This post was originally published on January 28, 2015.
According to CNN, it’s “crazy” that we drink more than we think do, and have little ability to count carbs that come from alcohol. And so they’ve created a list of myths we all have about drinking. Said list emphasizes alcohol’s supposed benefits, including the fact that it helps to ward off strokes. Awesome! Except for the fact that, according to many other sources, the exact opposite is true.
Let’s Get Real
From there, the article gets a wee bit more real: number five on the list is some information about how drinking disrupts a person’s sleep, followed by the sixth fact that just one night of binge drinking can cause major damage to a person’s body. This author’s suggestion? Don’t binge drink!
Bottom line, according to CNN: Alcohol may be linked to some scary stuff, but avoiding these issues is simple so long as you are drinking in moderation. In other words, none of this shit applies to you if you’re a fucking alcoholic, which you just might be if you’re looking to the Internet for reassurance that booze isn’t really that bad.
For an alcoholic, it really is that bad. Alcohol’s not that great for a moderate drinker either. Believe me—or choose to believe “service pieces” like this one here at CNN. CNN’s source, by the way? Some guy named Sam Zakhari, who is—surprise, surprise—Senior VP of the Distilled Spirits Council, a trade organization that represents yes, the distilled spirits industry. In other words, CNN’s got a lobbyist for the alcohol companies answering the question, “How bad is booze?” Fun fact: The Distilled Spirits Council is the same lobbying group that, in 2008, got called out by The New York Times for questionable ethics. I’d say the ethics behind this service piece—not to mention its facts—are a little dodgy, too.
So, let’s try that again. I present to you six crazy facts about drinking (when you’re a drunk):
1) You drink twice as much as you tell your doctor. And your doctor still recommends you go to AA.
You know it’s pretty fucking crazy when you’re on psych meds for a mood disorder—medicine that you’re not supposed to drink on (because alcohol is a depressant)—and so you lie to your psychiatrist about how much you drink, dramatically reducing your consumption. And yet you’re still on the receiving end of a wary look that all alcoholics know before being casually advised to try out a 12-step program.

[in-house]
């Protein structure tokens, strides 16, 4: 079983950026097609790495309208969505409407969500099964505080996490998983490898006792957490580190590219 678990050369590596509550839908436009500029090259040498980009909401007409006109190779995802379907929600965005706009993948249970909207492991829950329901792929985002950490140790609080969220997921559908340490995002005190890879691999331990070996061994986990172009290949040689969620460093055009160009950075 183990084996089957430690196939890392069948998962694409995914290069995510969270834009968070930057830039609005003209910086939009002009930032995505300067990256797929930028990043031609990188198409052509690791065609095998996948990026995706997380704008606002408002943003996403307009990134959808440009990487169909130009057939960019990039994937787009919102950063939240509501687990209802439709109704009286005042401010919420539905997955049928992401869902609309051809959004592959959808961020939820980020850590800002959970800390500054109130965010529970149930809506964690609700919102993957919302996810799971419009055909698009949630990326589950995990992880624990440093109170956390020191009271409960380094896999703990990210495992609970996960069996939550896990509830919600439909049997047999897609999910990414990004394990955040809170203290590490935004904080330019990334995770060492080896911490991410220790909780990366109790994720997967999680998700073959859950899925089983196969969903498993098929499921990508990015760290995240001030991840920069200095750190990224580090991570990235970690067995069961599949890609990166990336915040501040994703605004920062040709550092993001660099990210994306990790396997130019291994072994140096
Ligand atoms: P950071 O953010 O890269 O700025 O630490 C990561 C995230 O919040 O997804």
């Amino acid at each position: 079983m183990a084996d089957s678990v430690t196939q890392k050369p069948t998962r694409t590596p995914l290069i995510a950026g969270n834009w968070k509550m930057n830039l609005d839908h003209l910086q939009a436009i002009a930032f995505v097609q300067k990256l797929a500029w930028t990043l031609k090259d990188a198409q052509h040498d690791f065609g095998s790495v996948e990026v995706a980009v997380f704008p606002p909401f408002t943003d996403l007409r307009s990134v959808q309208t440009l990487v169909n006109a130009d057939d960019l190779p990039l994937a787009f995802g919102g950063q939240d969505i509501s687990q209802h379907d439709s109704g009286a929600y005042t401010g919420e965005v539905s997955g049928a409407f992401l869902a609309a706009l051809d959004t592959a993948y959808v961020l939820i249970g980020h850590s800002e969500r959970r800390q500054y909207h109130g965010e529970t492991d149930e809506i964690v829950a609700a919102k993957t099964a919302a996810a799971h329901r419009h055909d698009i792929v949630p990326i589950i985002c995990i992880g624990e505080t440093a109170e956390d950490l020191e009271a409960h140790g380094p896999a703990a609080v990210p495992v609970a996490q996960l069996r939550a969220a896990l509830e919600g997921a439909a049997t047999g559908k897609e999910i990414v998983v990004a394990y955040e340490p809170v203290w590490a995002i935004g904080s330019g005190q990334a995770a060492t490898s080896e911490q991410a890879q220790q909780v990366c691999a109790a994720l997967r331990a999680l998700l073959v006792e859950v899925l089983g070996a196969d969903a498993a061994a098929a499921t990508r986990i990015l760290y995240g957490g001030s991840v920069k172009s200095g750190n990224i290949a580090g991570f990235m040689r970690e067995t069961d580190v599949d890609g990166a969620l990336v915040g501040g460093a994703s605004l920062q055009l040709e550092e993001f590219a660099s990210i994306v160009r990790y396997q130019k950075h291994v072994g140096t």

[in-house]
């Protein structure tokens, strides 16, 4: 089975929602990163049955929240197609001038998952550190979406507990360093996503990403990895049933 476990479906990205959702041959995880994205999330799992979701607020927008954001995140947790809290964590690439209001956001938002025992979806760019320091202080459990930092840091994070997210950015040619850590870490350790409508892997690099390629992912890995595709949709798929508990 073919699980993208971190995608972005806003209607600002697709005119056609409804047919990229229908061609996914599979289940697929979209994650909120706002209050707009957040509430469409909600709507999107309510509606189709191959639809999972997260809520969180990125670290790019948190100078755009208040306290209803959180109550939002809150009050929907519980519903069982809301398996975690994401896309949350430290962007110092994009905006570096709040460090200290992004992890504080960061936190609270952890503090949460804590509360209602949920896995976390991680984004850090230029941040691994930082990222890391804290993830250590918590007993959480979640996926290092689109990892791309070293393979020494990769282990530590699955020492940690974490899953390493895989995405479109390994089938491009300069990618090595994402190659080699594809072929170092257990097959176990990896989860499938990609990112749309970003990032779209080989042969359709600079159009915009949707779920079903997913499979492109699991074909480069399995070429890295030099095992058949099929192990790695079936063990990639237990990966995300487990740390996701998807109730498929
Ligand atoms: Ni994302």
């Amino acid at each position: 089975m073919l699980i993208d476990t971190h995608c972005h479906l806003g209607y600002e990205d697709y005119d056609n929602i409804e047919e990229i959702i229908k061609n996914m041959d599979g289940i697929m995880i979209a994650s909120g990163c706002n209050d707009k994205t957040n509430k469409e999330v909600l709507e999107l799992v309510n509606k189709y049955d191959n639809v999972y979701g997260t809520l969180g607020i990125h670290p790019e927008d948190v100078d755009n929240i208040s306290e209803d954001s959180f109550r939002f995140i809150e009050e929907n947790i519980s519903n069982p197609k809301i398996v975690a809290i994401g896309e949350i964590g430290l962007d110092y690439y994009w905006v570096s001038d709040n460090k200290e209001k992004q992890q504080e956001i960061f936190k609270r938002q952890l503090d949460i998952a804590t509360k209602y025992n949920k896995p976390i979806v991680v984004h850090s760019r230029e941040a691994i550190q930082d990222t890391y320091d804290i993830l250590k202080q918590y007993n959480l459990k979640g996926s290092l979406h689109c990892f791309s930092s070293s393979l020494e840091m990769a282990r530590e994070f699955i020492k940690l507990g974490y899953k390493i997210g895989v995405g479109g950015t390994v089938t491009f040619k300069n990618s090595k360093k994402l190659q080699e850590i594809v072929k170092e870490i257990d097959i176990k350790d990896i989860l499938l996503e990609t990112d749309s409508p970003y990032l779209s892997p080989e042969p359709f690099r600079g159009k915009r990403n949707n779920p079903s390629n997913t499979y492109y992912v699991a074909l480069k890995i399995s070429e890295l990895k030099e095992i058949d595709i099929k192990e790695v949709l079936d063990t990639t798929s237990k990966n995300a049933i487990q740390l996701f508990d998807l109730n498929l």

2) You drink a week’s worth of calories after every time you write down “One glass of wine” in your food journal.
Watching your weight? Watch it soar, along with your drinking! In an effort to get healthy, I spent years keeping careful calculation of my caloric intake in a food journal—until alcoholism made diligent record keeping impossible. I’d be “good” all day, until right around the time when I’d have my first glass of wine. Then my eating was off to the races. You know that familiar story you hear in meetings of how people would change up the liquor store, embarrassed by the store clerk’s reaction to how much they drank? My variation of this is the time the guy at Papaya Dog commented on how I’d purchased the “family size” chicken fingers and French fries, again, and so I lied and said that I was having a party. Uh, yeah, a party for one—one sad, lonely alcoholic whose drinking and drunk eating habits were making her fat.
3) Your brain will certainly not benefit from booze.
For the last time, alcohol is not a health elixir. According to the National Institute on Alcohol Abuse and Alcoholism, alcohol abuse results in detectable impairments in memory. It can fuck with a developing brain and disrupt the growth of new brain cells in people of all ages. And women are more vulnerable than men to negative health consequences due to drinking. We’ve all been drunk, we know what happens to our thinking…who out there really believes that booze is good for the brain.
4) That wasn’t a stroke. You were just drunk!
It’s hard to worry about things like paying bills, changing light bulbs and hurting friends feelings when you’re (maybe) having a heart attack and (probably) dying of AIDS! In other words, “what’s wrong” is not an easy question for an alcoholic to answer because the answer is everything—and never what we think (certainly the problem is not our best friend, booze). We have a slogan in recovery: First Things First. As an active alcoholic, I should have worried less about things like my chances of having a stroke and focused instead on the havoc alcohol was wreaking in my daily life.
5) You slept…
In your coat. On the bathroom floor. At the club.
Or on your professor’s couch in the middle of the party. On a Tuesday night. As an active alcoholic, I thought I slept just fine. I wasn’t sleeping, I realized when I got sober—I was passing out.
6) A night of binge drinking can kill you.
It sounds scary but avoiding these issues is simple (though not, of course, easy). Just don’t drink. Of course when it comes to talking about booze, I am definitely more than a little bit biased. But at least I’m upfront about it. I’m not sure I can say the same for CNN.